Index to Chiropractic Literature
Index to Chiropractic Literature
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ID 20169
  Title Correlation of U.S. mortality rates with chiropractor ratios and other determinants: 1995
Journal J Vert Sublux Res. 2008 ;JUL(2):Online access only pp. 1-6
Peer Review Yes
Publication Type Article
Abstract/Notes Introduction: A previous study found that chiropractor ratios were more strongly correlated with improved health outcomes in the U.S., for years 2001-2005, compared to physician (medical and osteopathic) ratios. This study seeks to determine if such correlations exist for an earlier year (1995). The variables of income, education and health insurance coverage were also assessed in relation to the health outcomes.

Methods: The following variables, considered as determinants having a possible effect on mortality rates, were obtained for the 50 states and District of Columbia for the year 1995: Ratios for chiropractors and physicians (medical doctors), percent of persons below poverty level, median income, personal per capita income, health insurance, and educational attainment (high school diploma or higher, and bachelor degree or higher). Mortality rates for the top three causes of death in 1995 were obtained as follows: Heart disease, cancer, and cerebrovascular disease. Mortality rate from all causes was also included. Correlations were performed between the determinants and mortality rates using the Spearman correlation test.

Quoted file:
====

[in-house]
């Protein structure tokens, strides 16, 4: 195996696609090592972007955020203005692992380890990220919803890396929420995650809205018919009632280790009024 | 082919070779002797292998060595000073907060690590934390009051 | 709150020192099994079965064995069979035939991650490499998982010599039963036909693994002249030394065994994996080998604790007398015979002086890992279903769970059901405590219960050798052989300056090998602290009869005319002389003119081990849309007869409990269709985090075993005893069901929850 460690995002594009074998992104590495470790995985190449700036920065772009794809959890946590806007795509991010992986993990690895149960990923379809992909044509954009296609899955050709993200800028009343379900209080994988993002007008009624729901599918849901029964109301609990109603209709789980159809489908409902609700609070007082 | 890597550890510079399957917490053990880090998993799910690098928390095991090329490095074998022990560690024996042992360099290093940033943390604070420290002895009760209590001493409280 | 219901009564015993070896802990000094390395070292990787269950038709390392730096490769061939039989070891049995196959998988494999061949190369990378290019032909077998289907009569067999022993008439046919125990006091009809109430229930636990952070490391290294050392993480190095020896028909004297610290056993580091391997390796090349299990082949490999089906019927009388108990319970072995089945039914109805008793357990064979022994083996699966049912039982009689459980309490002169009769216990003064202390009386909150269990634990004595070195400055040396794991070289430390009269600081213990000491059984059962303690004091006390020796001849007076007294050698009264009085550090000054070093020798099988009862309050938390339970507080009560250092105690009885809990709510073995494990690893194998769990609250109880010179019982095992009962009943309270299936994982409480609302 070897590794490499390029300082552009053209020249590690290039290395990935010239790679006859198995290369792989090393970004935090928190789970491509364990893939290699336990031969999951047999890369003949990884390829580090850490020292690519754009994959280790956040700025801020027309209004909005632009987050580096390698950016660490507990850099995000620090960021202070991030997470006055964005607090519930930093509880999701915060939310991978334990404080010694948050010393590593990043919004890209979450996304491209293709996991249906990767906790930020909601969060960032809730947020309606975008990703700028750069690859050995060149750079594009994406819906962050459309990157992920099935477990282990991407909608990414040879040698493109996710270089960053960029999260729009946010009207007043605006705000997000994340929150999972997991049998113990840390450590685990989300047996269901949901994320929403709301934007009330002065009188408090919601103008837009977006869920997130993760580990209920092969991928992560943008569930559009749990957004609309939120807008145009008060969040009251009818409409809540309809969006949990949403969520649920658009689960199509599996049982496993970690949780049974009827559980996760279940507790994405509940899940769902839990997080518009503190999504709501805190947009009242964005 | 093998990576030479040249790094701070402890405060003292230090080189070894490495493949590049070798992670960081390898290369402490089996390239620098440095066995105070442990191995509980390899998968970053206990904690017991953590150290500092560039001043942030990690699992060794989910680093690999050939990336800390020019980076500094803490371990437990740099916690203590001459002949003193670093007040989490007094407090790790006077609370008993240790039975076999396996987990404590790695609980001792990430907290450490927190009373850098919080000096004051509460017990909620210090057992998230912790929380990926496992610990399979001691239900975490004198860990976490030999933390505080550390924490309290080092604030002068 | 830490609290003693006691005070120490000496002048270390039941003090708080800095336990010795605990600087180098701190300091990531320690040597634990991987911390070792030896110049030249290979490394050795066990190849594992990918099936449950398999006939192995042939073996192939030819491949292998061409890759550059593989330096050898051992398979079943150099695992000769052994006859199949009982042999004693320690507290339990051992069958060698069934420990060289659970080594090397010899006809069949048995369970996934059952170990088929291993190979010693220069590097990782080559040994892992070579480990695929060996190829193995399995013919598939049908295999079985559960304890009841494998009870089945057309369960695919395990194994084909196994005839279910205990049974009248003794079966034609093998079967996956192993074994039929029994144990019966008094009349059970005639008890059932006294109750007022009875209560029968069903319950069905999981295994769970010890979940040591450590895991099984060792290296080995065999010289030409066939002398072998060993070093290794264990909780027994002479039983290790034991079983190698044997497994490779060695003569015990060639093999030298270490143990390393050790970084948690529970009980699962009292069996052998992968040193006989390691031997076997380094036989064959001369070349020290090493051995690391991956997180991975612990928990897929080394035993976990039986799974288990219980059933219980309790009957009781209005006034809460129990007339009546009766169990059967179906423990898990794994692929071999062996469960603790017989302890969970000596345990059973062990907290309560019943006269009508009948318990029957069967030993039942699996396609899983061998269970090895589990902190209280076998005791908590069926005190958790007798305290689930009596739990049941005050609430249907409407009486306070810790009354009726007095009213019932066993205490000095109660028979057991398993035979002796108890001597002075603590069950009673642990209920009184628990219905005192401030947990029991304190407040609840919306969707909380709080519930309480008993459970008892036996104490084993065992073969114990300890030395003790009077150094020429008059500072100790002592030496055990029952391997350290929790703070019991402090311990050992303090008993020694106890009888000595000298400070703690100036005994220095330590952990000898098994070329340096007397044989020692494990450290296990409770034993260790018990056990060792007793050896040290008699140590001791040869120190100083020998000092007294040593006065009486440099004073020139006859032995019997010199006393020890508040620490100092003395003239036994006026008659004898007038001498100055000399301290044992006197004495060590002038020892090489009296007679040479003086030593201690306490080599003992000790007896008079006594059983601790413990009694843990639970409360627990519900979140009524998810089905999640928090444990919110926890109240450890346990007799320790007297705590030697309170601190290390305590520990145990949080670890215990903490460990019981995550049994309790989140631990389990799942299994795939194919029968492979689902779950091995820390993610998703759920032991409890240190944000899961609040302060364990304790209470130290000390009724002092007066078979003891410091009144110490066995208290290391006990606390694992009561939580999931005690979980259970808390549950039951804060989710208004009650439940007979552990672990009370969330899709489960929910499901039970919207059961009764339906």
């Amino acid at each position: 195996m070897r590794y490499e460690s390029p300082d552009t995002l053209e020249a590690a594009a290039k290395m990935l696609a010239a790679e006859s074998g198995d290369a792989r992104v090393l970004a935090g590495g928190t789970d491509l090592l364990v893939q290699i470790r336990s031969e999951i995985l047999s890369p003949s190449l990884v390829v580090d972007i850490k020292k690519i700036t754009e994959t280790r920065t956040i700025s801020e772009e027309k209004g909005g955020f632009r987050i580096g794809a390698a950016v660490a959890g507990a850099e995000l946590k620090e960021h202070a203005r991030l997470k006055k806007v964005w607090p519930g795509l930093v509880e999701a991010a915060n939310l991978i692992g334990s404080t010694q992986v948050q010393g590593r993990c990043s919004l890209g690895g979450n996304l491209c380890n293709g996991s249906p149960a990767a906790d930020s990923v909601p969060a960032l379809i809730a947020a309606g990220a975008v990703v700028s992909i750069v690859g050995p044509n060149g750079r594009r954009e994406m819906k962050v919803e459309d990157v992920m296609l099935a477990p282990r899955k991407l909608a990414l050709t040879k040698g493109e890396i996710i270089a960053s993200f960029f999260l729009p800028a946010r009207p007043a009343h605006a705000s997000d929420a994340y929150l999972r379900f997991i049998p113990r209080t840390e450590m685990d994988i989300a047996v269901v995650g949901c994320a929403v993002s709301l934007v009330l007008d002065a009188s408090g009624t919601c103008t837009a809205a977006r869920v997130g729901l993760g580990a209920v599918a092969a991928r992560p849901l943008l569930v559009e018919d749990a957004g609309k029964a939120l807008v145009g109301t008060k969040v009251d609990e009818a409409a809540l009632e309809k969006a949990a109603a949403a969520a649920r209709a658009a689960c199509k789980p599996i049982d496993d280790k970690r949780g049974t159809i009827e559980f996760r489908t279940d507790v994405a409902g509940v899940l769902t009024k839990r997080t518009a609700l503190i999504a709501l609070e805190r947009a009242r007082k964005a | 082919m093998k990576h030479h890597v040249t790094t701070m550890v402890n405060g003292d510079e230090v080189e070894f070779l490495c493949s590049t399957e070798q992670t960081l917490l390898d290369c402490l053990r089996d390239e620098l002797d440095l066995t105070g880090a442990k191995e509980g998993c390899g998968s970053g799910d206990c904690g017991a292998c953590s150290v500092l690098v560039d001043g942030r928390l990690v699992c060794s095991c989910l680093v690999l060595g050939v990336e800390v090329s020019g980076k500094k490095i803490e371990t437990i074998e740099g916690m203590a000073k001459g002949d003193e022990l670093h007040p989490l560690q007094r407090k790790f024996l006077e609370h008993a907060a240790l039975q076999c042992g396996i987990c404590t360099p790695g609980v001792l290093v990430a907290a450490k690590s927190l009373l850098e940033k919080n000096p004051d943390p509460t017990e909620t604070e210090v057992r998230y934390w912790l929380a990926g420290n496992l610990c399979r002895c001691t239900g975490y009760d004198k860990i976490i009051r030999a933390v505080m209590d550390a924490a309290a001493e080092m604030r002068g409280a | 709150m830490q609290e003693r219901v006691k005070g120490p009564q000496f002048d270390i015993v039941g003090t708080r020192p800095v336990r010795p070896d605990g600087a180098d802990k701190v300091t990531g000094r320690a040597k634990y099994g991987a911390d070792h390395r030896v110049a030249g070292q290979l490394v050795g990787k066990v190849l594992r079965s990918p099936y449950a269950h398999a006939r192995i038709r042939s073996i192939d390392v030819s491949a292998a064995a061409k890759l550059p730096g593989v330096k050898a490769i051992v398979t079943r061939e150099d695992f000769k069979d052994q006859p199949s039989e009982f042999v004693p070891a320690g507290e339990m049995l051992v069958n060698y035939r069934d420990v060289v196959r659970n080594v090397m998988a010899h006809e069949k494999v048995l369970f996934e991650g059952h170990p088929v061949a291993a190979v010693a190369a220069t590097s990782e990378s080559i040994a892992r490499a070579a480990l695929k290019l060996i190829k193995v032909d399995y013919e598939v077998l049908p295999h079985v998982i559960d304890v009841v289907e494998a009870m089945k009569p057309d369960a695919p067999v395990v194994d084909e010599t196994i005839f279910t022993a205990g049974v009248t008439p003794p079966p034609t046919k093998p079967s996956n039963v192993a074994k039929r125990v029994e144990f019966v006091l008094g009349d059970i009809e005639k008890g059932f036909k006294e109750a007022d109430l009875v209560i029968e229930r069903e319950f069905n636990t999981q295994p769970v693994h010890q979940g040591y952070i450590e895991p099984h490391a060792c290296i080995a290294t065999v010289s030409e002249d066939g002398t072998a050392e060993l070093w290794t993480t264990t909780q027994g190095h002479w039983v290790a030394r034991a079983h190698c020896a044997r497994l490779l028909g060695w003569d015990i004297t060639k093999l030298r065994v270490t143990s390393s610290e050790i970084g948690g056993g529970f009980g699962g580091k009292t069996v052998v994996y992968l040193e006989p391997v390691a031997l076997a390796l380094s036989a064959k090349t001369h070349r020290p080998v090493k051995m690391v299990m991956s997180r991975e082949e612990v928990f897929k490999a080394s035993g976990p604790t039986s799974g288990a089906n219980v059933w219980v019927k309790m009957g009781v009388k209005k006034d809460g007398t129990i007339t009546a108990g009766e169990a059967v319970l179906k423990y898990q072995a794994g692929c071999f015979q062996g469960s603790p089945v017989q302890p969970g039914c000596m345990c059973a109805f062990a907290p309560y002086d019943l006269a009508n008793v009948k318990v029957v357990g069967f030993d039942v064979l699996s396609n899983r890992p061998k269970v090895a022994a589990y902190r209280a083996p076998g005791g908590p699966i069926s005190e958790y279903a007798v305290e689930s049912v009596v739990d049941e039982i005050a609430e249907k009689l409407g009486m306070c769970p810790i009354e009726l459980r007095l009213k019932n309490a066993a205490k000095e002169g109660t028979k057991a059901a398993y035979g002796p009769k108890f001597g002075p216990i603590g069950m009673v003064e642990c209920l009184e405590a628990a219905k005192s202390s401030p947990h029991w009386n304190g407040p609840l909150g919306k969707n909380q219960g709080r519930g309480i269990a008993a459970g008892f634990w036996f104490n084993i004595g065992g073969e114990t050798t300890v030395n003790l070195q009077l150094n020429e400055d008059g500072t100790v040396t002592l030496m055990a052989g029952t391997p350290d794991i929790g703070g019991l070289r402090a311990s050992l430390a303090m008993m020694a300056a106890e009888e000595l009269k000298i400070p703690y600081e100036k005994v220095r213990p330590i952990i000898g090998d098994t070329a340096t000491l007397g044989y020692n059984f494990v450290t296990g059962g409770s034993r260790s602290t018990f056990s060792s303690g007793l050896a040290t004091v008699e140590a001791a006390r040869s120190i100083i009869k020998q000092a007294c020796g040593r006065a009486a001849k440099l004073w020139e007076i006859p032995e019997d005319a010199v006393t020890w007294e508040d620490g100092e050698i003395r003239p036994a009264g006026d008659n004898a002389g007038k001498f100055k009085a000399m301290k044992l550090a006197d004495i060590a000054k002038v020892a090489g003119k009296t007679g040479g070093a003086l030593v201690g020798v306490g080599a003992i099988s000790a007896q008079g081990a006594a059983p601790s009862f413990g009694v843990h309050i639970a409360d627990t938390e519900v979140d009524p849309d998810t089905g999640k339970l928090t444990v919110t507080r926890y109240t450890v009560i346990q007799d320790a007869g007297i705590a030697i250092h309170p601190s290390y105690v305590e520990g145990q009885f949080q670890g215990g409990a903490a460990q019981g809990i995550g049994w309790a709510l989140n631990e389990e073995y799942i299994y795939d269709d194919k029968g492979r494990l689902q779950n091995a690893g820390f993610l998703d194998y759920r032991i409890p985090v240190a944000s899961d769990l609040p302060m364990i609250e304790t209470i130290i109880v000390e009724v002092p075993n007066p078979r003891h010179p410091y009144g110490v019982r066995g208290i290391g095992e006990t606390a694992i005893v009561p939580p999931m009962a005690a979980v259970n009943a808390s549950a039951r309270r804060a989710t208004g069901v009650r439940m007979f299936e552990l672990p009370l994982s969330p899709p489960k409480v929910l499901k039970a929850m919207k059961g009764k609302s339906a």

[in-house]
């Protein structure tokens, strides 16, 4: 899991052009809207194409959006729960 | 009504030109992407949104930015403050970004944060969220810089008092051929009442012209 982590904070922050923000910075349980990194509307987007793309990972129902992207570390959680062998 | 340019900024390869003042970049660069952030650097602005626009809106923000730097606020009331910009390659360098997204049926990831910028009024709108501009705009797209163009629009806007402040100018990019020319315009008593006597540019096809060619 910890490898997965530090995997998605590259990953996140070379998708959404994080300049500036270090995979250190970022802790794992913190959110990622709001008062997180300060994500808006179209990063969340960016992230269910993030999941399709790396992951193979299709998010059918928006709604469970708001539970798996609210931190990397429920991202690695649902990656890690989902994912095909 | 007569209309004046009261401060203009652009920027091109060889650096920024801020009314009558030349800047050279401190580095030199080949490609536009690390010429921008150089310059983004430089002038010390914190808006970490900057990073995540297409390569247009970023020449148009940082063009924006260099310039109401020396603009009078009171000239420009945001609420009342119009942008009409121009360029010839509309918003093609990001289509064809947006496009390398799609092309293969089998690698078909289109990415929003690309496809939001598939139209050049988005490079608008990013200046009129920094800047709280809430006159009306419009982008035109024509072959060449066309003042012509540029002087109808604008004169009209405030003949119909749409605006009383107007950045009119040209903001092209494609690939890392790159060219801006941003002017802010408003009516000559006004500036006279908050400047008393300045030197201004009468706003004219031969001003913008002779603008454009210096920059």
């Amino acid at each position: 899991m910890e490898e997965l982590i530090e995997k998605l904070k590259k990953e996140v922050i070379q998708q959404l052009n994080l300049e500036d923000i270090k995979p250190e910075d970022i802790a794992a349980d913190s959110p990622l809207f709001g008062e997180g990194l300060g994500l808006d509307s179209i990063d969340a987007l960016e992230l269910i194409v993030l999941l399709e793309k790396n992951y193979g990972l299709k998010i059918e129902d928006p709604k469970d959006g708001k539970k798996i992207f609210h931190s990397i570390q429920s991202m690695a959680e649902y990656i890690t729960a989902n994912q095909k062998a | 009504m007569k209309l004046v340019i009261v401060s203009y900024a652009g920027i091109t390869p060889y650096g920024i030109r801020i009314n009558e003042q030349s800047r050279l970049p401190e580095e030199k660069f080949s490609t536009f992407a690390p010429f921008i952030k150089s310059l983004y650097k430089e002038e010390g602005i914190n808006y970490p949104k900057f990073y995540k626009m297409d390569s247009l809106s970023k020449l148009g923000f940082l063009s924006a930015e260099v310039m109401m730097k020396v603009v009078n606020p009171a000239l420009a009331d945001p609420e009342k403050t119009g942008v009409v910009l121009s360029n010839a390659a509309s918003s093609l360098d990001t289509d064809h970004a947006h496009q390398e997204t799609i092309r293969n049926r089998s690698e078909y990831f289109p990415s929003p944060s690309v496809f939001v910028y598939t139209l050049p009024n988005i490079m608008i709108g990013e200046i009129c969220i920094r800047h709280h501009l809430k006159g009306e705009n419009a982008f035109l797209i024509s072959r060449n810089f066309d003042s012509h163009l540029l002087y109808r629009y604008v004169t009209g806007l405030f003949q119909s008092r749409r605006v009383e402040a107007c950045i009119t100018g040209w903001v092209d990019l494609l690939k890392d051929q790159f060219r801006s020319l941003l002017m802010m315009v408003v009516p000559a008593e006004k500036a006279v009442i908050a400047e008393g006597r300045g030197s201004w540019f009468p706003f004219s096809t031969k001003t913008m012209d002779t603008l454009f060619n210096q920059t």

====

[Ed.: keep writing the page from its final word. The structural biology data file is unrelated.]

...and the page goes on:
Results: Increassed median income showed the strongest correlation with reduced mortality rates (from all causes, r = -0.480, p = 0.000). Between chiropractor and medical doctor ratios, chiropractors showed stronger correlations for reduced mortality rates for cancer (r = -0.378, p = 0.007), heart disease (r = -0.344, p = 0.01), and all causes (r = -0.402, p = 0.004). Medical doctor ratios showed a stronger correlation with reduced cerebrovascular mortality (r = -0.259, p = 0.07) compared to chiropractor ratios.

Discussion: Determinants of median income, educational attainment and chiropractor ratios were more strongly correlated with decreased mortality compared to determinants of health insurance or medical doctor ratios.

Conclusion: Correlation does not necessarily show causation but it can provide clues. Increases in median income, educational attainment, and chiropractor ratios were most strongly correlated with reduced (improved) mortality rates. Health insurance coverage and medical doctor ratios showed the least correlation with reduced mortality rates.

This abstract is reproduced with the permission of the publisher; full text by subscription.

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